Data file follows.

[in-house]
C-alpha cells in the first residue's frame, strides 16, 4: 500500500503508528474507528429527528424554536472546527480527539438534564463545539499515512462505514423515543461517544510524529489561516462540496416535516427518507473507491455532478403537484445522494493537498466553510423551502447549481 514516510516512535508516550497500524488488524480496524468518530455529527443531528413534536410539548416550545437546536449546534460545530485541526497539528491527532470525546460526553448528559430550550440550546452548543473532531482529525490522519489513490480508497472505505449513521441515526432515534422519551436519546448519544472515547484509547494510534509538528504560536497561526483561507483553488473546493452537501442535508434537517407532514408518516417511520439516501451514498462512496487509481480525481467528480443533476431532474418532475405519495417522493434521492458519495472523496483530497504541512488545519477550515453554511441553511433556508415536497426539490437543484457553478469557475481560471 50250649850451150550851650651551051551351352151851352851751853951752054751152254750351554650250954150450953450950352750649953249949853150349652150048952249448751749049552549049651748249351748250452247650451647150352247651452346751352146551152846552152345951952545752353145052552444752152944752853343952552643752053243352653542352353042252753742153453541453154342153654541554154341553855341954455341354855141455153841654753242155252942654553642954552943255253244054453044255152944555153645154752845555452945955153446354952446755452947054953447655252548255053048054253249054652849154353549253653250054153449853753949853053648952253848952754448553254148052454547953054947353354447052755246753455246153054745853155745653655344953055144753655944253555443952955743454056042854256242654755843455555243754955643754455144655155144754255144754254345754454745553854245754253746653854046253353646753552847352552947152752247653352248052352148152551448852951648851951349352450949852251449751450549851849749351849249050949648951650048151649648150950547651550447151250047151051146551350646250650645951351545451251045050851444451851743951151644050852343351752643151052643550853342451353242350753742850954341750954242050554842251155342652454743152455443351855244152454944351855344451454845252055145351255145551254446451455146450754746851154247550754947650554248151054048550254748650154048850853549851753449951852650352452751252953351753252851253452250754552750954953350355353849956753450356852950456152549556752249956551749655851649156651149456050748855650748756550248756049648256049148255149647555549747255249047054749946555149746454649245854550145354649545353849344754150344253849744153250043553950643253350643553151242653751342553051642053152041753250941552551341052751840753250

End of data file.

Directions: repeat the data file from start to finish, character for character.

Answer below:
[in-house]
C-alpha cells in the first residue's frame, strides 16, 4: 500500500503508528474507528429527528424554536472546527480527539438534564463545539499515512462505514423515543461517544510524529489561516462540496416535516427518507473507491455532478403537484445522494493537498466553510423551502447549481 514516510516512535508516550497500524488488524480496524468518530455529527443531528413534536410539548416550545437546536449546534460545530485541526497539528491527532470525546460526553448528559430550550440550546452548543473532531482529525490522519489513490480508497472505505449513521441515526432515534422519551436519546448519544472515547484509547494510534509538528504560536497561526483561507483553488473546493452537501442535508434537517407532514408518516417511520439516501451514498462512496487509481480525481467528480443533476431532474418532475405519495417522493434521492458519495472523496483530497504541512488545519477550515453554511441553511433556508415536497426539490437543484457553478469557475481560471 50250649850451150550851650651551051551351352151851352851751853951752054751152254750351554650250954150450953450950352750649953249949853150349652150048952249448751749049552549049651748249351748250452247650451647150352247651452346751352146551152846552152345951952545752353145052552444752152944752853343952552643752053243352653542352353042252753742153453541453154342153654541554154341553855341954455341354855141455153841654753242155252942654553642954552943255253244054453044255152944555153645154752845555452945955153446354952446755452947054953447655252548255053048054253249054652849154353549253653250054153449853753949853053648952253848952754448553254148052454547953054947353354447052755246753455246153054745853155745653655344953055144753655944253555443952955743454056042854256242654755843455555243754955643754455144655155144754255144754254345754454745553854245754253746653854046253353646753552847352552947152752247653352248052352148152551448852951648851951349352450949852251449751450549851849749351849249050949648951650048151649648150950547651550447151250047151051146551350646250650645951351545451251045050851444451851743951151644050852343351752643151052643550853342451353242350753742850954341750954242050554842251155342652454743152455443351855244152454944351855344451454845252055145351255145551254446451455146450754746851154247550754947650554248151054048550254748650154048850853549851753449951852650352452751252953351753252851253452250754552750954953350355353849956753450356852950456152549556752249956551749655851649156651149456050748855650748756550248756049648256049148255149647555549747255249047054749946555149746454649245854550145354649545353849344754150344253849744153250043553950643253350643553151242653751342553051642053152041753250941552551341052751840753250